Tim Adams, you’re my hero
Today Tim Adams did one of the gutsiest things I’ve seen in a long, long time.
Last I was in Clare the word on the street was that the Leasingham winery was doomed. Constellation put it on the market in August 2008, but after two years not a soul had stepped forward to buy the 5,000 tonne facility. “There’s no one who will be able to make a go of that place,” winemaker David O’Leary told me. “My guess is it will be levelled to make way for a nursing home.”
What a travesty to lose this piece of history. Since its conversion from an old jam factory in 1893, this was one of the Clare’s first wineries, the home of the Stanley Wine Company for almost a century before it became Leasingham Wines. What would the Clare be today if it weren’t for this landmark place? Stanley was one of the original pioneers of the planting of riesling in the Clare. The Knappsteins, Brian Barry, Tim Adams, Neil Paulett and Kerri Thompson were all winemakers in this historic facility. A veritable who’s who of Clare winemaking today.
In this age of asset dumping, vineyard ripping and high density housing smothering our precious wine regions, it looked like the wrecking ball was swinging precariously close to the ancient stone tower that was once the cellar door at Leasingham.
“I couldn’t stand the thought of it being bulldozed and sold off to some scumbag to build housing,” Tim Adams told me.
So he bought it.
The little guy (and this may be the first and last time that the towering Tim Adams is ever named ‘the little guy’) saved the day by buying out the big boys.
It was a stupid thing to do. At this time in the economic cycle, in the middle of the grape glut, in the midst of droughts and floods, of currency crises, of export woes and domestic decline, this was not the time to make a monumental investment. Tim had a successful, growing business with extensive exports of some of the Clare’s best wines and he’s gone and taken a crazy risk. And he knows it.
“It’s going to be very tough and we are risking all we have achieved to have a crack at this,” he told me. Stupid.
But isn’t this what Aussie heroes do? They take stupid risks to save the things they believe in.
Peter Lehmann bought out the Barossa to save the growers in 1978. Kilikanoon bought Seppeltsfield from the brink of death in 2007. Little blokes, at the time.
For Tim Adams, it’s not just a building.
It was during his final year at school that the young Tim Adams wrote to Clare wineries seeking employment. Mr Mick Knappstein at Stanley Wine Company offered him a position as a cellarhand in 1975. He would mentor Tim until he retired in 1985, after fifty-seven years at the winery. “’Mr Mick’ continued to encourage me and to consult at tastings, embracing me as his last apprentice,” Tim recalled. “This relationship continued until he passed away in 1997.”
Tim plans to release a new range in honour of Mr Mick and to launch it from the Leasingham cellar door. A Riesling, Shiraz, Cabernet Malbec and Pinot Grigio Rosato will be released under the ‘Mr Mick’ label, because they were the styles he liked best. There will also be a range of six cleanskins, the profit from which will be donated to the children’s charity, Variety SA. Tim Adams, you’re my hero.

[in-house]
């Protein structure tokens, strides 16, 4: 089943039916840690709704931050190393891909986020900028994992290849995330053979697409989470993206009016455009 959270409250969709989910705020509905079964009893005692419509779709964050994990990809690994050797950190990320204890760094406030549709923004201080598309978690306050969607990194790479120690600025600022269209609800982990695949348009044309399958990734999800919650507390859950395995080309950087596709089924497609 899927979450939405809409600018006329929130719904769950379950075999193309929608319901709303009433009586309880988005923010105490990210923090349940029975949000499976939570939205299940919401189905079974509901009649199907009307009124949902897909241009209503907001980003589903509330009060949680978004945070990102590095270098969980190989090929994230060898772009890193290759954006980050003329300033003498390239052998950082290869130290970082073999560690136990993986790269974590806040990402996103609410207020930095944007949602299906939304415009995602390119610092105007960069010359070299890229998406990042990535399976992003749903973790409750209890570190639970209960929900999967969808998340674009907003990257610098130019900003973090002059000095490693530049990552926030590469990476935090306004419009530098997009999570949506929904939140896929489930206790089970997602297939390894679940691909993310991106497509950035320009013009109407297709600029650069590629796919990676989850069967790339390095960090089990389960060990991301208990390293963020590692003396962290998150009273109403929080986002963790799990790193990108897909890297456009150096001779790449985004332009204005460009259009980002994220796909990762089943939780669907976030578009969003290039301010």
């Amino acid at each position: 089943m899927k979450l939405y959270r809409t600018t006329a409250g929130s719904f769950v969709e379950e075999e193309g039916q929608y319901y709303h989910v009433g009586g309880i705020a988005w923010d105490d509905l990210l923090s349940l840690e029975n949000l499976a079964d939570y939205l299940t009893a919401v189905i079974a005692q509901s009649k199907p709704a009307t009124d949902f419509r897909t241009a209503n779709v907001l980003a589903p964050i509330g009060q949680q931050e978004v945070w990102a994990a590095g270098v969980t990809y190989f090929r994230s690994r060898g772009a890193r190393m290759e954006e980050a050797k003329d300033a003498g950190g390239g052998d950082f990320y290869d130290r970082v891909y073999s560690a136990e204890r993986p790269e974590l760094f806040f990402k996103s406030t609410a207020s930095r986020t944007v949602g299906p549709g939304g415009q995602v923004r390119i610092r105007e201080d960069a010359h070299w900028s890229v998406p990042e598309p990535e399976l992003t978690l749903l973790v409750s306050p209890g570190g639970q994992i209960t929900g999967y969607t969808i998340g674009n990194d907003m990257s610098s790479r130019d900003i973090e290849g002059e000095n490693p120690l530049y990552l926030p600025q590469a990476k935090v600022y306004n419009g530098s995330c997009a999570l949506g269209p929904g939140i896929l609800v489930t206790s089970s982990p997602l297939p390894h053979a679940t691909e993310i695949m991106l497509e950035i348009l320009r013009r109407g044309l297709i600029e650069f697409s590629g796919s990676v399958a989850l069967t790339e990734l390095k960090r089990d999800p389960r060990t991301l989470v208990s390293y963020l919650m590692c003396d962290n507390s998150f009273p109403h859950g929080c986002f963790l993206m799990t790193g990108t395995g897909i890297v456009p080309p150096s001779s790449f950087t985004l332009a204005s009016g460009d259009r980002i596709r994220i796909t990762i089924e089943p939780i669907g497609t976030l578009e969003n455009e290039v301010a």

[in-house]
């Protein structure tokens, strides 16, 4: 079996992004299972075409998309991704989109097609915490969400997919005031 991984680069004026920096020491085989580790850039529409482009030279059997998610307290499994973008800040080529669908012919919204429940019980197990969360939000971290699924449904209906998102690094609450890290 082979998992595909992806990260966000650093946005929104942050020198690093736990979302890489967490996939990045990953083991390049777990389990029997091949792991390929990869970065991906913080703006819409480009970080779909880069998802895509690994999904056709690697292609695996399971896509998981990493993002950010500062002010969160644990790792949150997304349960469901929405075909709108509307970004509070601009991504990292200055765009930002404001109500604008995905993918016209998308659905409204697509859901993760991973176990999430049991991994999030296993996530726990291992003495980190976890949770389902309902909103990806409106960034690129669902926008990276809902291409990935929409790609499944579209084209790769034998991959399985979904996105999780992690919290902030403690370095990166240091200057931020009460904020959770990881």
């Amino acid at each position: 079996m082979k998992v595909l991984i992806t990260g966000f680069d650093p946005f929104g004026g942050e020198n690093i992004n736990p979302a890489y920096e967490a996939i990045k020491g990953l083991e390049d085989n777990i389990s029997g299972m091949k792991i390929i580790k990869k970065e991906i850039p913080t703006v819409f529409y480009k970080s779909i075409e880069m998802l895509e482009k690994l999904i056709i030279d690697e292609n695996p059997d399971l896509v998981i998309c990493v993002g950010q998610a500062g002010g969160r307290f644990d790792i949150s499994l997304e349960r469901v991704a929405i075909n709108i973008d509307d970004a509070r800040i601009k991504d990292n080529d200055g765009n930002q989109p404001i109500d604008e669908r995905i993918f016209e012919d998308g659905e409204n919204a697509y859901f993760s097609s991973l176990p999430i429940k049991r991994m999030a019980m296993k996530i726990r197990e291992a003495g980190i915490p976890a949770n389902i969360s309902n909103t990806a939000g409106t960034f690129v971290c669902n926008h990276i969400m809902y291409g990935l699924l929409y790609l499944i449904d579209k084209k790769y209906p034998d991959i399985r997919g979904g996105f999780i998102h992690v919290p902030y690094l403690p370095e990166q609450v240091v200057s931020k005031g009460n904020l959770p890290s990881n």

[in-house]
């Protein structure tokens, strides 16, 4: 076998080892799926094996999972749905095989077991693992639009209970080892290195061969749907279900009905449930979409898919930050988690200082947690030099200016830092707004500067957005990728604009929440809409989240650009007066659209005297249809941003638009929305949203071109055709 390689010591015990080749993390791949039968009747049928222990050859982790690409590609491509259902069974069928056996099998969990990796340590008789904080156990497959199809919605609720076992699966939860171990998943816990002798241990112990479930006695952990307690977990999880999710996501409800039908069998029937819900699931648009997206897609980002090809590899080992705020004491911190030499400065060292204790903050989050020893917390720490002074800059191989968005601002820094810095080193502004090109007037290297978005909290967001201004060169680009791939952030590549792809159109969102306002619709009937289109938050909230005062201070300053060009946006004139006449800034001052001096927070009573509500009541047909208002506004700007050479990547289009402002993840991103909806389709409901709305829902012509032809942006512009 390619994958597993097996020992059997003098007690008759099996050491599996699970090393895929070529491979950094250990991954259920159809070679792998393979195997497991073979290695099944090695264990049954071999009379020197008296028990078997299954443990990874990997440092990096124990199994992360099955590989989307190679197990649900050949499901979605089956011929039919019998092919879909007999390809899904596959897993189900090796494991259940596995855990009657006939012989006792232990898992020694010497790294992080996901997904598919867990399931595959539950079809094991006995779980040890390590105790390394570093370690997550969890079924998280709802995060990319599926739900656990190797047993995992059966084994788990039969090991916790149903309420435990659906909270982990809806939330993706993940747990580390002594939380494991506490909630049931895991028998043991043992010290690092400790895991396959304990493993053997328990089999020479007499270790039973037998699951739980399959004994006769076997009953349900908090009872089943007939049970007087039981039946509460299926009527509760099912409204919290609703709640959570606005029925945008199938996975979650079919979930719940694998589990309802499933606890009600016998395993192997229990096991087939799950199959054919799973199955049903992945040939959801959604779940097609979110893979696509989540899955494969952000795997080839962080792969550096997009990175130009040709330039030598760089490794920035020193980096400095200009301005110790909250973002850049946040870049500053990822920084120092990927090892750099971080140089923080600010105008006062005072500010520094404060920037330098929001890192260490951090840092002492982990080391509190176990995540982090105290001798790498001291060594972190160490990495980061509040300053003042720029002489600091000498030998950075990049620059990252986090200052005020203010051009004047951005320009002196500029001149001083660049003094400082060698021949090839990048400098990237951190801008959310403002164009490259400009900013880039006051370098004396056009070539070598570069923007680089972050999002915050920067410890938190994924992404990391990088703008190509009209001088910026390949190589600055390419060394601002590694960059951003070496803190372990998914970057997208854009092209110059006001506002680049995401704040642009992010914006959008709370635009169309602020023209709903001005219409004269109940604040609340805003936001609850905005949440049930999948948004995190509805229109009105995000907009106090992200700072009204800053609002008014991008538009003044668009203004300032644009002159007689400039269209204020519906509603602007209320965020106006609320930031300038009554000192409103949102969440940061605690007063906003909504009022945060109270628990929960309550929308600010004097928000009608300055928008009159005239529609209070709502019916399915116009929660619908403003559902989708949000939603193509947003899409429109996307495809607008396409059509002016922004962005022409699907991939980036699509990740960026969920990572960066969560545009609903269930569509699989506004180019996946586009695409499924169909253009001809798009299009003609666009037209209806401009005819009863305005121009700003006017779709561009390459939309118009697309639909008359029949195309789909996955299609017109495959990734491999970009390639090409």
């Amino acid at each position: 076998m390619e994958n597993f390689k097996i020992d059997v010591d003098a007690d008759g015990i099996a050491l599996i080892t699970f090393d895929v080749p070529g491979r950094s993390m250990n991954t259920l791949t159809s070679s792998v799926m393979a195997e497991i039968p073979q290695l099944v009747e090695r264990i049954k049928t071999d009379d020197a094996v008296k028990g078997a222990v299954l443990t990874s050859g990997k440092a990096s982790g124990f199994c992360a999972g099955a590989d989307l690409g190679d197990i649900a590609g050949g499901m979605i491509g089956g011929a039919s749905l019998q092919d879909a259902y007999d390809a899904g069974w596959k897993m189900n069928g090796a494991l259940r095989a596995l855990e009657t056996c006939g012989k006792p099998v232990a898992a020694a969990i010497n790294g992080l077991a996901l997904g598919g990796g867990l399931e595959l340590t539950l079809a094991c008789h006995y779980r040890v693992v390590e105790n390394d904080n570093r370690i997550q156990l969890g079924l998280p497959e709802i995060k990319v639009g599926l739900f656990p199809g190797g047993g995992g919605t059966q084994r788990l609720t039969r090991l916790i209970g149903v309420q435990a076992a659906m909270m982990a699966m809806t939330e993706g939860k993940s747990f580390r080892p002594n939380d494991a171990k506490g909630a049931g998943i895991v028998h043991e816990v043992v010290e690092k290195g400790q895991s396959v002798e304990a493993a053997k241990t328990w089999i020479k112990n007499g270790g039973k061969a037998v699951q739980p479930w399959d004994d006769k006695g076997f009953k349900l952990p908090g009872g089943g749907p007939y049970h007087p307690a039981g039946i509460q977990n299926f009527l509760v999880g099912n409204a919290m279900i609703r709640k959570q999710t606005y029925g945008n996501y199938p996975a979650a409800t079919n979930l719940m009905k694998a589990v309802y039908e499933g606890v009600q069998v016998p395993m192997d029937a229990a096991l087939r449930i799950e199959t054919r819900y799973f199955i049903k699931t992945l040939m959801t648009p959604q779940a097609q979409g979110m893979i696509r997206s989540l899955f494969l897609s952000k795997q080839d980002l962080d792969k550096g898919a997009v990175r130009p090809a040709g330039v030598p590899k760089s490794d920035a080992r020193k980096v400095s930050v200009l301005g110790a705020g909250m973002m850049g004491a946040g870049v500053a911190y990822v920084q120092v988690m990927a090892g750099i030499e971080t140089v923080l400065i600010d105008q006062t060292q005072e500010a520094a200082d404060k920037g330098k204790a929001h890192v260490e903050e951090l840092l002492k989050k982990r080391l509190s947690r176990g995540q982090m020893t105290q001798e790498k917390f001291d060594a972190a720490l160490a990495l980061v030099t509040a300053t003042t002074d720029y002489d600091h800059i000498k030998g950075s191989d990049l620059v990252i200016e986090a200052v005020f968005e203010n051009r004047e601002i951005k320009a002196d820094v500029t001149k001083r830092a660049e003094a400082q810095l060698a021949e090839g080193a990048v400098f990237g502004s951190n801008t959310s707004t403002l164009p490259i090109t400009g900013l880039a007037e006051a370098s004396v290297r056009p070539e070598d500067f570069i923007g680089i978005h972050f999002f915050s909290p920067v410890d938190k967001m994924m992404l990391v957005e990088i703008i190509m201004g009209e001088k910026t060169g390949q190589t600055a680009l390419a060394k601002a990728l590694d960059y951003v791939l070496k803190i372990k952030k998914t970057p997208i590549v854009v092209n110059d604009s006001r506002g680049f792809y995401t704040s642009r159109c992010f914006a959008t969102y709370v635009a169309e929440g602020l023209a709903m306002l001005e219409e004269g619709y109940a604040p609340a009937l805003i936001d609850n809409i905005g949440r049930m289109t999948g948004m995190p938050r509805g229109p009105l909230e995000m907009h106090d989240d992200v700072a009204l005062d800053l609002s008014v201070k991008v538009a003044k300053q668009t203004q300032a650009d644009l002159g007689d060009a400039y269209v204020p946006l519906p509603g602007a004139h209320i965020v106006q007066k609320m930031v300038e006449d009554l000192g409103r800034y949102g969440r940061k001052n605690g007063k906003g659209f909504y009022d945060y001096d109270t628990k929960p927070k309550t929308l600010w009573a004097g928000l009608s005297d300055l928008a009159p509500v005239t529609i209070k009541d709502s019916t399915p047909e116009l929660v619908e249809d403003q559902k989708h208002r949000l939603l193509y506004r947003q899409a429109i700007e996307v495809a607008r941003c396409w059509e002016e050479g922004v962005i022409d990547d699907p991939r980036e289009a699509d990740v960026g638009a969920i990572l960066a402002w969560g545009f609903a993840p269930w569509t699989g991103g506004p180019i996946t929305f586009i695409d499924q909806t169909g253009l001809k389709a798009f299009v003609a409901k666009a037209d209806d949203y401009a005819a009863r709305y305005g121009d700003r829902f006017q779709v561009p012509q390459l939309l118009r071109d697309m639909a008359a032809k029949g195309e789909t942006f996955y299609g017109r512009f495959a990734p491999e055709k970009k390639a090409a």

“Mr Mick was the last private owner and I am his last apprentice, yes it’s a REAL story and not another bullshit virtual label!” Tim said. “As Mick said, ‘There are two kinds of people, those who were born in Clare and those who wish they were.’ How could we forget such a man?”
In spite of the challenges, Tim is confident that he and his wife and business partner, Pam Goldsack, will be successful in what he calls “more of a homecoming than a new venture.” He told me he has her full support, even though this means selling her new car, purchased just a few months ago.
They’ll need some help, too. Next you’re in the Clare, make sure you call in at the cellar door and restaurant. Tim is buzzing with ideas. “It is just what Clare needs, a bustling focal point where we will feature local produce and local art and silverware,” he said. “We have many gifted, creative folk in town and this will give them a place to display their wares.” He’s also planning tutored riesling tastings and a “Meet at Mr Micks” every Friday night with live music and bar food. In a region that’s perpetually lacking in restaurants and local hangouts, it couldn’t come to a better place.
If you have the slightest concern for preserving the history of the Australian wine industry, if you want to do your bit to empower the little bloke to take stupid risks to resurrect a story that the corporates left to crumble, and if you want to enjoy some of the best value wine in Clare at the same time, go out and buy yourself a case of Tim Adams. You won’t go wrong with any of his labels, but my favourites right now are his Reserve Riesling 2008 (95/100), The Aberfeldy Shiraz 2006 (95/100), Clare Riesling 2009 (94/100), Reserve Tempranillo 2008 (94/100), Cabernet Merlot 2006 (94/100), Semillon 2009 (93/100), Shiraz 2007 (92/100) and Pinot Gris 2009 (91/100).
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